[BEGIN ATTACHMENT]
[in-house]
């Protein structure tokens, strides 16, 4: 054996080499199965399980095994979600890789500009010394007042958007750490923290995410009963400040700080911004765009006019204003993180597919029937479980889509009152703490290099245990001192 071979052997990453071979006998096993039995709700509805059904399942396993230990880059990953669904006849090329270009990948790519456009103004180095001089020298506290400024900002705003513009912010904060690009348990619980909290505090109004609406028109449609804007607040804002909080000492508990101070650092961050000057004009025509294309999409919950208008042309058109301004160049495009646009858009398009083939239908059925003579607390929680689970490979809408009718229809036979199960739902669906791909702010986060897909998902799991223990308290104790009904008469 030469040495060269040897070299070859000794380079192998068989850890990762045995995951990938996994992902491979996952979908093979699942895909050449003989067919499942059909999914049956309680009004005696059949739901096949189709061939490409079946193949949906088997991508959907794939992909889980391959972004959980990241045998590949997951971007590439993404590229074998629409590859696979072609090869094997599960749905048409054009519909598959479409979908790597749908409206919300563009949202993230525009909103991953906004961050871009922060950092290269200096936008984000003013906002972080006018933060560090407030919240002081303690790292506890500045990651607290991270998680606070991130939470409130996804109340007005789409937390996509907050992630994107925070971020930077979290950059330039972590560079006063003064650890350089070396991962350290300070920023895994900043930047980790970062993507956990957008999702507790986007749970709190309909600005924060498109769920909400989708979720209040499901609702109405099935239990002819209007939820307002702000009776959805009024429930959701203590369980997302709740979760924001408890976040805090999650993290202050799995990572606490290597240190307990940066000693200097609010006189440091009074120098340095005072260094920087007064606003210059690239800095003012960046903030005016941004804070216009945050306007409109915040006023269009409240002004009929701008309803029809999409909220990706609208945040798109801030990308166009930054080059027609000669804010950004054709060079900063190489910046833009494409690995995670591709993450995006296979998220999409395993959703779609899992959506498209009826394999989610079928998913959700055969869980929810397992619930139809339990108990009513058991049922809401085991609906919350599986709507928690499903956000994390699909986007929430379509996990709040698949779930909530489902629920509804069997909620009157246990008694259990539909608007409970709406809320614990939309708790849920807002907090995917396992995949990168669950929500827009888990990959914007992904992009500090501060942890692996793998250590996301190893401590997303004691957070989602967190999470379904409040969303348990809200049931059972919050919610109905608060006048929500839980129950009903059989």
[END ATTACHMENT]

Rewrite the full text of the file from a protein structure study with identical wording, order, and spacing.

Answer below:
[in-house]
């Protein structure tokens, strides 16, 4: 054996080499199965399980095994979600890789500009010394007042958007750490923290995410009963400040700080911004765009006019204003993180597919029937479980889509009152703490290099245990001192 071979052997990453071979006998096993039995709700509805059904399942396993230990880059990953669904006849090329270009990948790519456009103004180095001089020298506290400024900002705003513009912010904060690009348990619980909290505090109004609406028109449609804007607040804002909080000492508990101070650092961050000057004009025509294309999409919950208008042309058109301004160049495009646009858009398009083939239908059925003579607390929680689970490979809408009718229809036979199960739902669906791909702010986060897909998902799991223990308290104790009904008469 030469040495060269040897070299070859000794380079192998068989850890990762045995995951990938996994992902491979996952979908093979699942895909050449003989067919499942059909999914049956309680009004005696059949739901096949189709061939490409079946193949949906088997991508959907794939992909889980391959972004959980990241045998590949997951971007590439993404590229074998629409590859696979072609090869094997599960749905048409054009519909598959479409979908790597749908409206919300563009949202993230525009909103991953906004961050871009922060950092290269200096936008984000003013906002972080006018933060560090407030919240002081303690790292506890500045990651607290991270998680606070991130939470409130996804109340007005789409937390996509907050992630994107925070971020930077979290950059330039972590560079006063003064650890350089070396991962350290300070920023895994900043930047980790970062993507956990957008999702507790986007749970709190309909600005924060498109769920909400989708979720209040499901609702109405099935239990002819209007939820307002702000009776959805009024429930959701203590369980997302709740979760924001408890976040805090999650993290202050799995990572606490290597240190307990940066000693200097609010006189440091009074120098340095005072260094920087007064606003210059690239800095003012960046903030005016941004804070216009945050306007409109915040006023269009409240002004009929701008309803029809999409909220990706609208945040798109801030990308166009930054080059027609000669804010950004054709060079900063190489910046833009494409690995995670591709993450995006296979998220999409395993959703779609899992959506498209009826394999989610079928998913959700055969869980929810397992619930139809339990108990009513058991049922809401085991609906919350599986709507928690499903956000994390699909986007929430379509996990709040698949779930909530489902629920509804069997909620009157246990008694259990539909608007409970709406809320614990939309708790849920807002907090995917396992995949990168669950929500827009888990990959914007992904992009500090501060942890692996793998250590996301190893401590997303004691957070989602967190999470379904409040969303348990809200049931059972919050919610109905608060006048929500839980129950009903059989």